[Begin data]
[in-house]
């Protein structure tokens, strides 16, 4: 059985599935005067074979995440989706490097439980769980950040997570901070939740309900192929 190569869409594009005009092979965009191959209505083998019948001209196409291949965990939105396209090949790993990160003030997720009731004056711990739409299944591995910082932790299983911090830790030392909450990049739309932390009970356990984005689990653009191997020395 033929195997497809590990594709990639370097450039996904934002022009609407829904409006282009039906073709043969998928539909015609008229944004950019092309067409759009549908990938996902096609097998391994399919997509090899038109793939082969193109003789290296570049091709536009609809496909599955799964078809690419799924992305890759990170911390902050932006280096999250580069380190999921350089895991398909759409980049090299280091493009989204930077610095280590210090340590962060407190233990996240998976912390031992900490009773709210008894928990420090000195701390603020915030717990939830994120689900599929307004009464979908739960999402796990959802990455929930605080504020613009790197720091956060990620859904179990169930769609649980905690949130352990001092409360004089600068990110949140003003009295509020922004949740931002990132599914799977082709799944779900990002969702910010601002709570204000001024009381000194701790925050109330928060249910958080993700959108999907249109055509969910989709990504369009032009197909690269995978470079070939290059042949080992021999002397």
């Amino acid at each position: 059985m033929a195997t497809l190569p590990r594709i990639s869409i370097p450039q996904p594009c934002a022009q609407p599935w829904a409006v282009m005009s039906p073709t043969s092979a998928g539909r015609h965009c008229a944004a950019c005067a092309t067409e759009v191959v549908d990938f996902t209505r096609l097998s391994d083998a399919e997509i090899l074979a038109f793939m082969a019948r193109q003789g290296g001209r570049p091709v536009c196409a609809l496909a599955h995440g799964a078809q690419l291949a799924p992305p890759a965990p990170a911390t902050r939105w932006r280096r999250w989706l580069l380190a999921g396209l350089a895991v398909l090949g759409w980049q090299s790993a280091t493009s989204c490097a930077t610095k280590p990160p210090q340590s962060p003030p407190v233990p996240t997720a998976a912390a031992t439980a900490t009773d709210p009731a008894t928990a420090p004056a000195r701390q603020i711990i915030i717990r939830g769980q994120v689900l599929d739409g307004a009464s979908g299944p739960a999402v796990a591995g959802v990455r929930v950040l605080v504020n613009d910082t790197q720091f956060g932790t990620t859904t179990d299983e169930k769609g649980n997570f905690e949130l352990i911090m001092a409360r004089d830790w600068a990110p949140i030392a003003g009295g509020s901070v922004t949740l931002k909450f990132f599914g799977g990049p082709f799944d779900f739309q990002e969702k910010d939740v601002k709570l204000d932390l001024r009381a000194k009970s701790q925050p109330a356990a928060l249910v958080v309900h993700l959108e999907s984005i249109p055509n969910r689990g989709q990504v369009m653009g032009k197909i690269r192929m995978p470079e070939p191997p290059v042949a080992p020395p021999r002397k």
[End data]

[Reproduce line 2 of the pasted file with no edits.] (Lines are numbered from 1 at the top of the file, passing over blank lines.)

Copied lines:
């Protein structure tokens, strides 16, 4: 059985599935005067074979995440989706490097439980769980950040997570901070939740309900192929 190569869409594009005009092979965009191959209505083998019948001209196409291949965990939105396209090949790993990160003030997720009731004056711990739409299944591995910082932790299983911090830790030392909450990049739309932390009970356990984005689990653009191997020395 033929195997497809590990594709990639370097450039996904934002022009609407829904409006282009039906073709043969998928539909015609008229944004950019092309067409759009549908990938996902096609097998391994399919997509090899038109793939082969193109003789290296570049091709536009609809496909599955799964078809690419799924992305890759990170911390902050932006280096999250580069380190999921350089895991398909759409980049090299280091493009989204930077610095280590210090340590962060407190233990996240998976912390031992900490009773709210008894928990420090000195701390603020915030717990939830994120689900599929307004009464979908739960999402796990959802990455929930605080504020613009790197720091956060990620859904179990169930769609649980905690949130352990001092409360004089600068990110949140003003009295509020922004949740931002990132599914799977082709799944779900990002969702910010601002709570204000001024009381000194701790925050109330928060249910958080993700959108999907249109055509969910989709990504369009032009197909690269995978470079070939290059042949080992021999002397």